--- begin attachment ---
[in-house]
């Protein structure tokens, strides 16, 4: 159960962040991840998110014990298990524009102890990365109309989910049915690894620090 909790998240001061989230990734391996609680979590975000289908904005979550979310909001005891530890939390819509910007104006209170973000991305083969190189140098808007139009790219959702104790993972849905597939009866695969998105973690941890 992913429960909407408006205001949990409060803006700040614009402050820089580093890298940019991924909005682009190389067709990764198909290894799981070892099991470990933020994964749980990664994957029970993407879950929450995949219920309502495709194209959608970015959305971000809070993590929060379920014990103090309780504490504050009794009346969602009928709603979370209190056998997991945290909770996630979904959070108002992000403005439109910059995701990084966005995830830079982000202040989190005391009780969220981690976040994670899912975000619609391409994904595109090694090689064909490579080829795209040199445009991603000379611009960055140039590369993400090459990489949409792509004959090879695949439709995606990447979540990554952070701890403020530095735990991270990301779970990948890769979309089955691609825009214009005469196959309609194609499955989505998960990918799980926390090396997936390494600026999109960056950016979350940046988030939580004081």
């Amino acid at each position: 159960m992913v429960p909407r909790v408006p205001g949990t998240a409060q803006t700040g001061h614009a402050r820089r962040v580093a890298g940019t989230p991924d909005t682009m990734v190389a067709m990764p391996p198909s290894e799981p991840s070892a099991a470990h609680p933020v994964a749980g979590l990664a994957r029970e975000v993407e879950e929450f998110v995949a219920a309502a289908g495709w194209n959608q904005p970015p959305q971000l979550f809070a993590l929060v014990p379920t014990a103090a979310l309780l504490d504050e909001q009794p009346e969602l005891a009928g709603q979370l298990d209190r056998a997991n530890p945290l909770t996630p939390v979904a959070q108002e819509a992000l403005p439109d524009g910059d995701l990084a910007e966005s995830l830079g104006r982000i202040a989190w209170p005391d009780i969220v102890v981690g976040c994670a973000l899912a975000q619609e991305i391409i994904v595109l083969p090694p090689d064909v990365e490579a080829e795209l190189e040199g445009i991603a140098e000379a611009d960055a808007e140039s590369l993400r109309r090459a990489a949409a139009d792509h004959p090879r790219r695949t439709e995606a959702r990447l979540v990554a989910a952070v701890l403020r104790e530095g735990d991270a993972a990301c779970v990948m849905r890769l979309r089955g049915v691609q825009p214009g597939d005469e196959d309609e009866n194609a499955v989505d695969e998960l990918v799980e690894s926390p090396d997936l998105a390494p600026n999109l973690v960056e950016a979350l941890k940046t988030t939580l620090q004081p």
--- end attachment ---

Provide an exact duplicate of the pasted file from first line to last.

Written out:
[in-house]
């Protein structure tokens, strides 16, 4: 159960962040991840998110014990298990524009102890990365109309989910049915690894620090 909790998240001061989230990734391996609680979590975000289908904005979550979310909001005891530890939390819509910007104006209170973000991305083969190189140098808007139009790219959702104790993972849905597939009866695969998105973690941890 992913429960909407408006205001949990409060803006700040614009402050820089580093890298940019991924909005682009190389067709990764198909290894799981070892099991470990933020994964749980990664994957029970993407879950929450995949219920309502495709194209959608970015959305971000809070993590929060379920014990103090309780504490504050009794009346969602009928709603979370209190056998997991945290909770996630979904959070108002992000403005439109910059995701990084966005995830830079982000202040989190005391009780969220981690976040994670899912975000619609391409994904595109090694090689064909490579080829795209040199445009991603000379611009960055140039590369993400090459990489949409792509004959090879695949439709995606990447979540990554952070701890403020530095735990991270990301779970990948890769979309089955691609825009214009005469196959309609194609499955989505998960990918799980926390090396997936390494600026999109960056950016979350940046988030939580004081």
């Amino acid at each position: 159960m992913v429960p909407r909790v408006p205001g949990t998240a409060q803006t700040g001061h614009a402050r820089r962040v580093a890298g940019t989230p991924d909005t682009m990734v190389a067709m990764p391996p198909s290894e799981p991840s070892a099991a470990h609680p933020v994964a749980g979590l990664a994957r029970e975000v993407e879950e929450f998110v995949a219920a309502a289908g495709w194209n959608q904005p970015p959305q971000l979550f809070a993590l929060v014990p379920t014990a103090a979310l309780l504490d504050e909001q009794p009346e969602l005891a009928g709603q979370l298990d209190r056998a997991n530890p945290l909770t996630p939390v979904a959070q108002e819509a992000l403005p439109d524009g910059d995701l990084a910007e966005s995830l830079g104006r982000i202040a989190w209170p005391d009780i969220v102890v981690g976040c994670a973000l899912a975000q619609e991305i391409i994904v595109l083969p090694p090689d064909v990365e490579a080829e795209l190189e040199g445009i991603a140098e000379a611009d960055a808007e140039s590369l993400r109309r090459a990489a949409a139009d792509h004959p090879r790219r695949t439709e995606a959702r990447l979540v990554a989910a952070v701890l403020r104790e530095g735990d991270a993972a990301c779970v990948m849905r890769l979309r089955g049915v691609q825009p214009g597939d005469e196959d309609e009866n194609a499955v989505d695969e998960l990918v799980e690894s926390p090396d997936l998105a390494p600026n999109l973690v960056e950016a979350l941890k940046t988030t939580l620090q004081p």